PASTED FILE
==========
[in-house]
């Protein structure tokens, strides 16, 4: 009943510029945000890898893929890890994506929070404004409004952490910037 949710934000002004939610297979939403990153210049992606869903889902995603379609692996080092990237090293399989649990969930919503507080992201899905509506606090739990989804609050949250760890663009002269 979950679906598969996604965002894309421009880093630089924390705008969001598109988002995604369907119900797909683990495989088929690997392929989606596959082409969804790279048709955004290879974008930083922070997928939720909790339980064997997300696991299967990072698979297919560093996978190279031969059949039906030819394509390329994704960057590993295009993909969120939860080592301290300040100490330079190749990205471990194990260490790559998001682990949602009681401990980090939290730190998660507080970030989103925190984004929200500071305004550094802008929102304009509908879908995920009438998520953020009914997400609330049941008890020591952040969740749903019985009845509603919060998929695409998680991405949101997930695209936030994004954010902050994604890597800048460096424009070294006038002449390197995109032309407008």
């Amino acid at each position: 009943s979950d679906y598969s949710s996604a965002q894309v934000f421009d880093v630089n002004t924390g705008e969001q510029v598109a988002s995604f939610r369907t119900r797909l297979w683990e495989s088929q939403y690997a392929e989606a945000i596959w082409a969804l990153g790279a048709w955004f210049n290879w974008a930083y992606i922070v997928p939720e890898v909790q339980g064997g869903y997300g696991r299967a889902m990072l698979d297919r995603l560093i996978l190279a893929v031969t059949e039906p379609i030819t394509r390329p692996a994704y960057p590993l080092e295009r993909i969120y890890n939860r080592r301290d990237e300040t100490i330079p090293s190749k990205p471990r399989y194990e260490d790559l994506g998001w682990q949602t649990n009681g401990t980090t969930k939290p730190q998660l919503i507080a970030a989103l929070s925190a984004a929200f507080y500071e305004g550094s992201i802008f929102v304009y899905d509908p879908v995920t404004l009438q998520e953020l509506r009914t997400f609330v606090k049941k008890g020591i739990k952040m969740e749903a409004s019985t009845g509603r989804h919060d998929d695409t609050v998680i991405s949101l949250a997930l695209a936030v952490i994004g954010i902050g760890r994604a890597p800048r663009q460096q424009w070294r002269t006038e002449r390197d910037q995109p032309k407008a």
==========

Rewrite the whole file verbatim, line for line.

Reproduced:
[in-house]
């Protein structure tokens, strides 16, 4: 009943510029945000890898893929890890994506929070404004409004952490910037 949710934000002004939610297979939403990153210049992606869903889902995603379609692996080092990237090293399989649990969930919503507080992201899905509506606090739990989804609050949250760890663009002269 979950679906598969996604965002894309421009880093630089924390705008969001598109988002995604369907119900797909683990495989088929690997392929989606596959082409969804790279048709955004290879974008930083922070997928939720909790339980064997997300696991299967990072698979297919560093996978190279031969059949039906030819394509390329994704960057590993295009993909969120939860080592301290300040100490330079190749990205471990194990260490790559998001682990949602009681401990980090939290730190998660507080970030989103925190984004929200500071305004550094802008929102304009509908879908995920009438998520953020009914997400609330049941008890020591952040969740749903019985009845509603919060998929695409998680991405949101997930695209936030994004954010902050994604890597800048460096424009070294006038002449390197995109032309407008």
């Amino acid at each position: 009943s979950d679906y598969s949710s996604a965002q894309v934000f421009d880093v630089n002004t924390g705008e969001q510029v598109a988002s995604f939610r369907t119900r797909l297979w683990e495989s088929q939403y690997a392929e989606a945000i596959w082409a969804l990153g790279a048709w955004f210049n290879w974008a930083y992606i922070v997928p939720e890898v909790q339980g064997g869903y997300g696991r299967a889902m990072l698979d297919r995603l560093i996978l190279a893929v031969t059949e039906p379609i030819t394509r390329p692996a994704y960057p590993l080092e295009r993909i969120y890890n939860r080592r301290d990237e300040t100490i330079p090293s190749k990205p471990r399989y194990e260490d790559l994506g998001w682990q949602t649990n009681g401990t980090t969930k939290p730190q998660l919503i507080a970030a989103l929070s925190a984004a929200f507080y500071e305004g550094s992201i802008f929102v304009y899905d509908p879908v995920t404004l009438q998520e953020l509506r009914t997400f609330v606090k049941k008890g020591i739990k952040m969740e749903a409004s019985t009845g509603r989804h919060d998929d695409t609050v998680i991405s949101l949250a997930l695209a936030v952490i994004g954010i902050g760890r994604a890597p800048r663009q460096q424009w070294r002269t006038e002449r390197d910037q995109p032309k407008a």